2003 “Artscene on Long Island with Shirley Romaine:
Special Guest: Artist Louise P. Sloane”
1999 “Artscene on Long Island with Shirley Romaine:
Special Guest: Artist Louise P. Sloane”
1997 “Focus on Women, Special Guest: Artist Louise P. Sloane”
1995 “Artscene on Long Island with Shirley Romaine:
Special Guest: Artist Louise P. Sloane”
Cablevision Channel 44, Town of North Hempstead, produced these programs listed above “Art Scene on Long Island with Shirley Romaine”, A 30-minute interview with artists who work and/or live on Long Island. “Focus on Women, with Florence Rappoport” A 30-minute interview dealing with women and their lives. Tapes from “Focus on Women” are included in the Schlesinger Library located at Radcliffe College, 10 Garden Street, Cambridge, Mass. 02148.
Sharon Butler. January 19, 2016
The Painting Center: When color matters
NEW BRITAIN MUSEUM OF AMERICAN ART
FOR IMMEDIATE RELEASE
A Celebration of Color, Texture, and Form: Louise P. Sloane’s The Mighty Quinns debuts at the New Britain Museum of American Art
New Britain, Conn., Oct. 11, 2012 – The New Britain Museum of American Art is pleased to announce the recent acquisition of Louise P. Sloane’s painting The Mighty Quinns. A graduate of the School of Visual Arts in New York City, Sloane draws on geometric abstraction and a love of both color and texture. Her aesthetic belongs to a long lineage of reductive and minimalist artists such as Piet Mondrian, Kazimir Malevich, Ilya Bolotowsky, and Josef Albers, but strives “to utilize this rich past and move forward through my own modifications and additions.”
The Mighty Quinns is the largest painting in Sloane’s latest body of work, which employs the purity of the square combined with rows upon rows of layered paint, resulting in a richly textural composition with an intricate, woven appearance. Each row is created by using a pastry tube to apply the paint in a cursive manner. Though it is abstracted, the reference to written language is inspired by text from Allen Ginsberg’s Collected Poems, which hold personal significance for Sloane. Through laborious mark-making that borders on meditation, Sloane moves beyond the realm of minimalism toward a more conceptual practice.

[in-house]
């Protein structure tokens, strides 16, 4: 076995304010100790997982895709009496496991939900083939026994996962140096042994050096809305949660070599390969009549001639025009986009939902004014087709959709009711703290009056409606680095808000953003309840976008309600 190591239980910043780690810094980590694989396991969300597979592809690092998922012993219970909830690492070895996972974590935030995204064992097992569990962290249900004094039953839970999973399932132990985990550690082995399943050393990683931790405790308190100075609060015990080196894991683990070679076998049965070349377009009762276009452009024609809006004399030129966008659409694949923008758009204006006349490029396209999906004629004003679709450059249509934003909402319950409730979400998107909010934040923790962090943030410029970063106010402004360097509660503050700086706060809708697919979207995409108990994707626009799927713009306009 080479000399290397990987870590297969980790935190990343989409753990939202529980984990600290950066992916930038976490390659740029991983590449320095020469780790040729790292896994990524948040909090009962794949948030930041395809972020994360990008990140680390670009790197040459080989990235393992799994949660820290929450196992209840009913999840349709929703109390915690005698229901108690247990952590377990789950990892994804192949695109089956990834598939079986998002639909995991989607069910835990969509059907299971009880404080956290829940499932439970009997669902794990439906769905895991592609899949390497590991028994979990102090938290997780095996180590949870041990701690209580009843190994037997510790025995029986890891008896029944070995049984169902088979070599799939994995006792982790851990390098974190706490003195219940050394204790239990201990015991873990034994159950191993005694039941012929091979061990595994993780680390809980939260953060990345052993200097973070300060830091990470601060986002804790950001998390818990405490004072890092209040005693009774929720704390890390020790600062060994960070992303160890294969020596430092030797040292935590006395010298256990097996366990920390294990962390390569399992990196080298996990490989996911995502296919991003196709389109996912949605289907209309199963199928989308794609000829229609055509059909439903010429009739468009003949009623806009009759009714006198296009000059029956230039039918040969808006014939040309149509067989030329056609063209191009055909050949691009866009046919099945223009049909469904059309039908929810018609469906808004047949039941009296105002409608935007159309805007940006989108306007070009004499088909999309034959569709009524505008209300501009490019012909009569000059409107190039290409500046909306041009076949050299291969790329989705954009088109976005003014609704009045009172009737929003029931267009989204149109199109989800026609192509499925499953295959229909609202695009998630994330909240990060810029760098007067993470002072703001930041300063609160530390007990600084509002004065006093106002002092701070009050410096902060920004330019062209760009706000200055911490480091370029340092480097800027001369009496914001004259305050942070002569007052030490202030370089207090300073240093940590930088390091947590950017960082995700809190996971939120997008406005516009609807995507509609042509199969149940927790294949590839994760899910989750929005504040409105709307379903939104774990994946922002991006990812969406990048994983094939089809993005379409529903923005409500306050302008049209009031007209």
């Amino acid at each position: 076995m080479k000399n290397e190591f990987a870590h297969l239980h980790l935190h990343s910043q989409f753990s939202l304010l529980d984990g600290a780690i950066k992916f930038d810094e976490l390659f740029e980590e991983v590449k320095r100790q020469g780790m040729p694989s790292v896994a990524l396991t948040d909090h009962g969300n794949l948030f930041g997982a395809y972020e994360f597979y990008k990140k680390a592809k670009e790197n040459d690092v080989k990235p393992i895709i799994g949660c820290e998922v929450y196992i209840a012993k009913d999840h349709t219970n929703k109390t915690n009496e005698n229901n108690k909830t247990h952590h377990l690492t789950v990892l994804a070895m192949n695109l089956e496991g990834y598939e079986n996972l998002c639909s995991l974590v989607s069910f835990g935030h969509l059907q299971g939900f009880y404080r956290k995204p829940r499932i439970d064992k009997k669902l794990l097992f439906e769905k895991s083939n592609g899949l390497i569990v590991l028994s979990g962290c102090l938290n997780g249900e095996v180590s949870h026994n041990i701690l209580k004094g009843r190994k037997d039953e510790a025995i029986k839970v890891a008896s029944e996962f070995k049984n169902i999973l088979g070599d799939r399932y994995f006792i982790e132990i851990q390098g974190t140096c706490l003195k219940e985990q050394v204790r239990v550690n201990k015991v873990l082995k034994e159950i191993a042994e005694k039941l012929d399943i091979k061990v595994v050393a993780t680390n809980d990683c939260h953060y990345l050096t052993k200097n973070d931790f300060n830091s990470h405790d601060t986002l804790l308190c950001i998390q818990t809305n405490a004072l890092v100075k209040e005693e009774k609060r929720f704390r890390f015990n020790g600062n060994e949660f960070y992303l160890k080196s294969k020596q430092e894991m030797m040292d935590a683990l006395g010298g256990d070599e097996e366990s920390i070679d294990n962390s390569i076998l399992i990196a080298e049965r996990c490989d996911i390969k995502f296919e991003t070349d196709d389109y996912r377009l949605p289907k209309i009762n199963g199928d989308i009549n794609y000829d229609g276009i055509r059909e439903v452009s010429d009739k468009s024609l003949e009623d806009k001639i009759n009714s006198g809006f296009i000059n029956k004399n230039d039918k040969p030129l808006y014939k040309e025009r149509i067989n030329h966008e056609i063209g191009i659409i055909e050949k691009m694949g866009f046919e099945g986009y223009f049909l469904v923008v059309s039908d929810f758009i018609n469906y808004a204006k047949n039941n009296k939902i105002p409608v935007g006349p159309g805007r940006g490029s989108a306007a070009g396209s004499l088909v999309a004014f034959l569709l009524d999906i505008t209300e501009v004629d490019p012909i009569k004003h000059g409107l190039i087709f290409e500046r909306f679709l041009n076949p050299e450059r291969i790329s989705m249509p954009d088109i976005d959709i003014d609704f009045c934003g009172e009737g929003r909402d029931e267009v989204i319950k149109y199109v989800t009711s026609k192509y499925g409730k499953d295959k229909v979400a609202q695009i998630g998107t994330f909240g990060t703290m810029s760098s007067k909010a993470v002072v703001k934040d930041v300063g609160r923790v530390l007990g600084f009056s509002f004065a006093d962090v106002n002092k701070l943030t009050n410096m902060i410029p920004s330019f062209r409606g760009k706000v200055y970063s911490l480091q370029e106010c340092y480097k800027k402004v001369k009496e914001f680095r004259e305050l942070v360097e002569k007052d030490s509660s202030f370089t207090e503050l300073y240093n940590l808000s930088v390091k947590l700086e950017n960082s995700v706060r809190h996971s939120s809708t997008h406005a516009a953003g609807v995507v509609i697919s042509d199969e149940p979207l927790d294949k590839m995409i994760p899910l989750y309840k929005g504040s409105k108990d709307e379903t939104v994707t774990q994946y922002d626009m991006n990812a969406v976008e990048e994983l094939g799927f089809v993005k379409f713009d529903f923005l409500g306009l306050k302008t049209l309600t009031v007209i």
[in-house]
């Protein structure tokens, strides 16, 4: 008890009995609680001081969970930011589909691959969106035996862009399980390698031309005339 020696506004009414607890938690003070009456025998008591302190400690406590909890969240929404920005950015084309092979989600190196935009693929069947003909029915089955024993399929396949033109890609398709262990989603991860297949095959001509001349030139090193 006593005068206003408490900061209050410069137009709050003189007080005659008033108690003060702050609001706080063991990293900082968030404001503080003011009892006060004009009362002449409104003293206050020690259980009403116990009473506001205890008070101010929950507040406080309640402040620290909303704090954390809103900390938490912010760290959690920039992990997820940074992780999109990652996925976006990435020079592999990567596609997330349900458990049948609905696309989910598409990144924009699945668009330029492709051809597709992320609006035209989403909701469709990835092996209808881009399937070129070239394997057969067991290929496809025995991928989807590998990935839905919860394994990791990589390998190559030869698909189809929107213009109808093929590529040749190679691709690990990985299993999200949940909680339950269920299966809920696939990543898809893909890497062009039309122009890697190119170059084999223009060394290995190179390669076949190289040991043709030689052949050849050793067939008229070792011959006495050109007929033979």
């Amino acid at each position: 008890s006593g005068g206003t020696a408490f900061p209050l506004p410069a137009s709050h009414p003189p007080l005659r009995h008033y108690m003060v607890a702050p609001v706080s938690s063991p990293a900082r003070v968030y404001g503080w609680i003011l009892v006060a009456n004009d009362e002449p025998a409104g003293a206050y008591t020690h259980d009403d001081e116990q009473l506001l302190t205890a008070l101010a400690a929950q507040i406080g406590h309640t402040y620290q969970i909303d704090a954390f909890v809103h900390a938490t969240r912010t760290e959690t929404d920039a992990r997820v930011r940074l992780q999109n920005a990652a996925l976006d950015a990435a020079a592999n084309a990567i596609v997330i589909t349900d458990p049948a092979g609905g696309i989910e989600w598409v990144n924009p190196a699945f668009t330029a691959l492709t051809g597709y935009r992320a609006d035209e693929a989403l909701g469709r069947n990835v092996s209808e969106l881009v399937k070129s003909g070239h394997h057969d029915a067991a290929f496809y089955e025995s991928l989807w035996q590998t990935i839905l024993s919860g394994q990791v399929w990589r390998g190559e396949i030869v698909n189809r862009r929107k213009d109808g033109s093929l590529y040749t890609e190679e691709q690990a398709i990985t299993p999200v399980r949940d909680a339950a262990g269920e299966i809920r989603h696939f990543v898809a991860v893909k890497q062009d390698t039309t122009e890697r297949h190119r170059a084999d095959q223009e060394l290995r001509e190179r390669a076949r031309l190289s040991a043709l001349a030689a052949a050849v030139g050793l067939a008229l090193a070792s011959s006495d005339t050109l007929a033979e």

The title playfully evokes Bob Dylan’s eponymous song, but is in actually a more deliberate reference to “quinacridones”, a family of synthetic pigments used to make paints of exceptional vibrancy. Indeed, Sloane favors undiluted, unmixed and electric colors. As Lilly Wei, New York-based art critic and independent curator, observes, “The mixing takes place on the painting itself, optically, as one color reacts to another…” In The Mighty Quinns, the result is a tension between the blue, crimson, scarlet and orange, which enlivens the simplicity of the square with rhythm and vibration.
The Museum is delighted and honored to add this monumental painting to the permanent collection thanks to the Sideshow Gallery in Williamsburg, Brooklyn, New York. The Mighty Quinns can be viewed on the far wall of the Museum’s Maximilian E. and Marion O. Hoffman Foundation Gallery (Introductory Gallery) this fall. Sloane’s work is represented in other significant public collections, including the Jane Voorhees Zimmerli Art Museum, Savannah College of Art and Design, Virginia Museum of Fine Arts, and the Yeshiva University Museum. Sloane has most recently exhibited at Sideshow Gallery and has also shown in numerous galleries including OK Harris and Semaphore Gallery in New York City, and the Elaine Benson Gallery in Bridgehampton, New York.
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(An Appropriate Distance)From The Mayor's Doorstep
November 7, 2011
Louise and Randy Hotter Than 'Ell
Sideshow Gallery, Williamsburg, Brooklyn, NY